Mr. Trump, I'm Looking at Your People and at You. I Just Don't See a Riot.

Mr. Trump, this is from me, an old middle class white guy watching from the sidelines here in Dallas. You said if they took the nomination away from you at the convention, “I think you'd have riots. I'm representing many, many millions of people.” 

I’m looking at your people, Mr. Trump. I don’t see it.

In my life I have watched riots and covered them as a reporter. I don’t mean this as a criticism. It’s probably more a good thing, but I just don’t see rioting in your people’s future. Or in their past, for that matter.

I see a bunch of middle-aged to older suburban white-breads. No, listen to me: no insults here. Your people all look like me. I would probably get along great with them if we were to meet over a 6-pound plate of pasta at the Olive Garden.

I’m just saying I don’t see the Olive Garden crowd out in the street getting their heads clocked by the Cleveland cops. Maybe for about two seconds at the most, and then there would be a panicked retreat back to the Travelodge. Look, I’d beat them back there, so don’t take this like I’m challenging somebody’s manhood.

While we're in the manhood area, we do need to talk, Mr. T. For your own good. You keep saying things like, “I’d like to punch him in the face.”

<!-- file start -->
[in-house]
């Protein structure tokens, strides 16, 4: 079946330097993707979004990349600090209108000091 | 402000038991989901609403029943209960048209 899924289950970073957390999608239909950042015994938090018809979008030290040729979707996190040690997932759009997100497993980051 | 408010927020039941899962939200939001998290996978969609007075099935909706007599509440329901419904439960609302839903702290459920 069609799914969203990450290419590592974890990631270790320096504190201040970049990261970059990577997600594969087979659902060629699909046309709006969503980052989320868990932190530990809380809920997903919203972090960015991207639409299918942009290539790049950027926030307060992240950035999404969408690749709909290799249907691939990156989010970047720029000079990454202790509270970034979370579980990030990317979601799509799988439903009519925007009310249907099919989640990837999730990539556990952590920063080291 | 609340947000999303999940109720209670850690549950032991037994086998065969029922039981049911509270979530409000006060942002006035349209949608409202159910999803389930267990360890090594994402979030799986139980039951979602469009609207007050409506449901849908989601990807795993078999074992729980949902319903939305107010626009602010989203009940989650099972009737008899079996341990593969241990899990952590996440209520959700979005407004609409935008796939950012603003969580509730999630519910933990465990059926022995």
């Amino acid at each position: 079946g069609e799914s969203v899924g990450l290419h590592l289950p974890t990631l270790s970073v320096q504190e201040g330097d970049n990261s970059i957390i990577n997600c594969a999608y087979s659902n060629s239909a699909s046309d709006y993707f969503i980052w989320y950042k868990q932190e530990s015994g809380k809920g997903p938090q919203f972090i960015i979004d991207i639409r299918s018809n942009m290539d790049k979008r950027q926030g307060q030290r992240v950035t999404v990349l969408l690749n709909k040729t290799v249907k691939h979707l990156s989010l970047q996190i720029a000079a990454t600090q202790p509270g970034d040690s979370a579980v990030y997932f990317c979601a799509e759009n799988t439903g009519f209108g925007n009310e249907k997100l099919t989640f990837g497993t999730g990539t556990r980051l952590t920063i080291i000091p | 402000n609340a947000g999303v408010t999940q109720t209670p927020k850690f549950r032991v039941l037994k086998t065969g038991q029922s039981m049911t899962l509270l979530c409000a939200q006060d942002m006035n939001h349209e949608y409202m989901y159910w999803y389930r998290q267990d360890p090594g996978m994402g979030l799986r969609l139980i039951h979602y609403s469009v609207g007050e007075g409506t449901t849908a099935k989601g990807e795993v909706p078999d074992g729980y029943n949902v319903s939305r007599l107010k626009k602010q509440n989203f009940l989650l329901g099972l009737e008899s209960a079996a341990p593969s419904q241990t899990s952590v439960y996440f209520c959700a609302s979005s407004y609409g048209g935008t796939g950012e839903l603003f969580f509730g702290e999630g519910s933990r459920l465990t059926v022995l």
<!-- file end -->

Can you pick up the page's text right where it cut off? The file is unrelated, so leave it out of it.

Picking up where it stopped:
Listen, word to the wise here. It has fallen to my lot, because of my work, to be around a certain number of people who actually do punch people in the face. They never ever say they’d like to punch people in the face. I wish they would. It might give some warning. But they never do. They just punch people in the face.

Please. Everybody else is all angry at you about this. That’s not where I’m coming from at all. I’m more embarrassed.

Example: You say things like you’ll pay the legal fees for people who punch people in the face for you. Worse, when asked about it, you say, “I've actually instructed my people to look into it, yes.”

Mr. Trump, tough guys don’t have their “people look into it” for them. As a local reporter, I have spent more time than I ever wanted to in police stations and jails and courthouses listening to all manner of tough guys and tough women talk, and I have never heard a single one of them say, “I've actually instructed my people to look into it.”

Hey, maybe now I will. You’re a huge hit, Mr. T, you know that. Maybe you’ve started something. But now that we’re on the topic, I guess I have to mention something else that also seems embarrassing to me: We all saw you do that huge flinch on stage when you thought somebody was coming after you. I am not criticizing. I hate to think what kind of a flinch I might have done.
Here’s the thing: Ever since the big flinch, you’ve had all these guys standing around you on stage who look like young rich kids trying to look tough. It’s the optics of the thing, sir. You can’t do the big flinch, and then the next time we see you you’ve got all these young guys ringed around you trying to do their private-school mean-faces.

It all adds up, and this may be entirely unfair. I’m not even going to try to say it’s a true thing, just a very unfortunate combined impression. But the impression is that you’re sort of an older rich guy, maybe not in the most terrific shape physically (sorry), who probably hasn’t been in a real fight since … uh .. I’m thinking elementary school, right?